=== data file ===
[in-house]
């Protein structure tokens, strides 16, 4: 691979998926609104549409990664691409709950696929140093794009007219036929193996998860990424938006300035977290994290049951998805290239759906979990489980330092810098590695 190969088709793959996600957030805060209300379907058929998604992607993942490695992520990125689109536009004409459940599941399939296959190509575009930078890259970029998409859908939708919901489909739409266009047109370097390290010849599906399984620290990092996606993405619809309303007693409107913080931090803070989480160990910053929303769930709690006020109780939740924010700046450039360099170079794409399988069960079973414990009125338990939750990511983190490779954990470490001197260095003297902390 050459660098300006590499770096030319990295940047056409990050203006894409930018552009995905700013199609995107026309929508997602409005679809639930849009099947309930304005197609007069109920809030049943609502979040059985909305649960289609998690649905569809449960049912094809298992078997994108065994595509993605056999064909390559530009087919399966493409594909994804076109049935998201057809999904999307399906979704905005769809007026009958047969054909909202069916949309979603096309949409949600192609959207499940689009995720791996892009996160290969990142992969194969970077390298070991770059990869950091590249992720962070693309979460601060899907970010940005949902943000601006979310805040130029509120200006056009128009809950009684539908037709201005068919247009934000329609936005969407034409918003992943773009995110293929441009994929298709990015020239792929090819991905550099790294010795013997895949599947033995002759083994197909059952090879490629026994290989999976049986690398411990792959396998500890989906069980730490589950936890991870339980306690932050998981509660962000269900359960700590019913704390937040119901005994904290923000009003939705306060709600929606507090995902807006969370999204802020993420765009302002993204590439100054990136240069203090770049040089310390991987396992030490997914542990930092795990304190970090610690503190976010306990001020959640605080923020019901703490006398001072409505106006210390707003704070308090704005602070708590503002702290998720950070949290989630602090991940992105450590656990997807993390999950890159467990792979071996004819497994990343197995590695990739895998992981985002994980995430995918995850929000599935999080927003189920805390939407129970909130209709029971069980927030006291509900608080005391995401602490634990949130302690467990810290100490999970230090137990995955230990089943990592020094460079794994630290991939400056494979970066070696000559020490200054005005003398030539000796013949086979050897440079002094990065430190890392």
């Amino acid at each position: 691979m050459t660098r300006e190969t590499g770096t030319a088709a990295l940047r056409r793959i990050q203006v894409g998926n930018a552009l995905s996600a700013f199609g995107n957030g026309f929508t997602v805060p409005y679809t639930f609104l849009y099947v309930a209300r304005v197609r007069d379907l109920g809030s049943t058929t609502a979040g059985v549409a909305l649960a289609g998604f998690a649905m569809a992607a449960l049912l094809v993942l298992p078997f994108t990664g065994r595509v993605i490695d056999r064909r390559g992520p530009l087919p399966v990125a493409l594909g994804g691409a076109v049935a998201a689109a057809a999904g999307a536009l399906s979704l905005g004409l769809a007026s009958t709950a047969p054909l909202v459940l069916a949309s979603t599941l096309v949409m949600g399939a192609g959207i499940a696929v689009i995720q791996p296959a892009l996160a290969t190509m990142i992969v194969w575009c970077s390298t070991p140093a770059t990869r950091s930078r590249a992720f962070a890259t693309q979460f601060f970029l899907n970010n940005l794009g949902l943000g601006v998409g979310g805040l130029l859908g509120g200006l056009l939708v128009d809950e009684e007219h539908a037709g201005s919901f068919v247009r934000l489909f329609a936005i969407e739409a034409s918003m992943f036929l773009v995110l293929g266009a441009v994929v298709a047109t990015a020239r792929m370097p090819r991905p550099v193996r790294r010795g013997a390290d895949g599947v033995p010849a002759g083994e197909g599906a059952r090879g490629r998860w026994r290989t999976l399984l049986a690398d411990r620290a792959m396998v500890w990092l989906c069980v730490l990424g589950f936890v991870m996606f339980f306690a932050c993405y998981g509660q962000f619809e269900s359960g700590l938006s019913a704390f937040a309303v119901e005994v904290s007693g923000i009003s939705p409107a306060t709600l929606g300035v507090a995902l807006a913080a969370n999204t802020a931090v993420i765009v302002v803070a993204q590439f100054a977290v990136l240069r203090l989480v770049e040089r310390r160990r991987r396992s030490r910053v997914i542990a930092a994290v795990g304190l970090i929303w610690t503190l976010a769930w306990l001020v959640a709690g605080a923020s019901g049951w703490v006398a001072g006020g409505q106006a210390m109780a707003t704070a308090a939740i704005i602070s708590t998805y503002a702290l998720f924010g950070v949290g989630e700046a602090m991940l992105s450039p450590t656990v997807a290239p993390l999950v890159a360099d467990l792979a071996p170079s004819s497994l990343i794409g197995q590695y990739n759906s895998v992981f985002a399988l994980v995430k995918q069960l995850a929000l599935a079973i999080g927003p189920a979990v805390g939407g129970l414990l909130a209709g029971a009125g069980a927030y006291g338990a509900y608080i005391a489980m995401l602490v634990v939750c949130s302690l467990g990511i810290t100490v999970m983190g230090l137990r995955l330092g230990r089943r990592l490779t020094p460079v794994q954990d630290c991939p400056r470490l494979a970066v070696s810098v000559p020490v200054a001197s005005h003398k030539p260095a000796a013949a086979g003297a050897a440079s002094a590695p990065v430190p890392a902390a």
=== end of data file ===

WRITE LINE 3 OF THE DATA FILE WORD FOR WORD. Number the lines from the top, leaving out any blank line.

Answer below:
């Amino acid at each position: 691979m050459t660098r300006e190969t590499g770096t030319a088709a990295l940047r056409r793959i990050q203006v894409g998926n930018a552009l995905s996600a700013f199609g995107n957030g026309f929508t997602v805060p409005y679809t639930f609104l849009y099947v309930a209300r304005v197609r007069d379907l109920g809030s049943t058929t609502a979040g059985v549409a909305l649960a289609g998604f998690a649905m569809a992607a449960l049912l094809v993942l298992p078997f994108t990664g065994r595509v993605i490695d056999r064909r390559g992520p530009l087919p399966v990125a493409l594909g994804g691409a076109v049935a998201a689109a057809a999904g999307a536009l399906s979704l905005g004409l769809a007026s009958t709950a047969p054909l909202v459940l069916a949309s979603t599941l096309v949409m949600g399939a192609g959207i499940a696929v689009i995720q791996p296959a892009l996160a290969t190509m990142i992969v194969w575009c970077s390298t070991p140093a770059t990869r950091s930078r590249a992720f962070a890259t693309q979460f601060f970029l899907n970010n940005l794009g949902l943000g601006v998409g979310g805040l130029l859908g509120g200006l056009l939708v128009d809950e009684e007219h539908a037709g201005s919901f068919v247009r934000l489909f329609a936005i969407e739409a034409s918003m992943f036929l773009v995110l293929g266009a441009v994929v298709a047109t990015a020239r792929m370097p090819r991905p550099v193996r790294r010795g013997a390290d895949g599947v033995p010849a002759g083994e197909g599906a059952r090879g490629r998860w026994r290989t999976l399984l049986a690398d411990r620290a792959m396998v500890w990092l989906c069980v730490l990424g589950f936890v991870m996606f339980f306690a932050c993405y998981g509660q962000f619809e269900s359960g700590l938006s019913a704390f937040a309303v119901e005994v904290s007693g923000i009003s939705p409107a306060t709600l929606g300035v507090a995902l807006a913080a969370n999204t802020a931090v993420i765009v302002v803070a993204q590439f100054a977290v990136l240069r203090l989480v770049e040089r310390r160990r991987r396992s030490r910053v997914i542990a930092a994290v795990g304190l970090i929303w610690t503190l976010a769930w306990l001020v959640a709690g605080a923020s019901g049951w703490v006398a001072g006020g409505q106006a210390m109780a707003t704070a308090a939740i704005i602070s708590t998805y503002a702290l998720f924010g950070v949290g989630e700046a602090m991940l992105s450039p450590t656990v997807a290239p993390l999950v890159a360099d467990l792979a071996p170079s004819s497994l990343i794409g197995q590695y990739n759906s895998v992981f985002a399988l994980v995430k995918q069960l995850a929000l599935a079973i999080g927003p189920a979990v805390g939407g129970l414990l909130a209709g029971a009125g069980a927030y006291g338990a509900y608080i005391a489980m995401l602490v634990v939750c949130s302690l467990g990511i810290t100490v999970m983190g230090l137990r995955l330092g230990r089943r990592l490779t020094p460079v794994q954990d630290c991939p400056r470490l494979a970066v070696s810098v000559p020490v200054a001197s005005h003398k030539p260095a000796a013949a086979g003297a050897a440079s002094a590695p990065v430190p890392a902390a």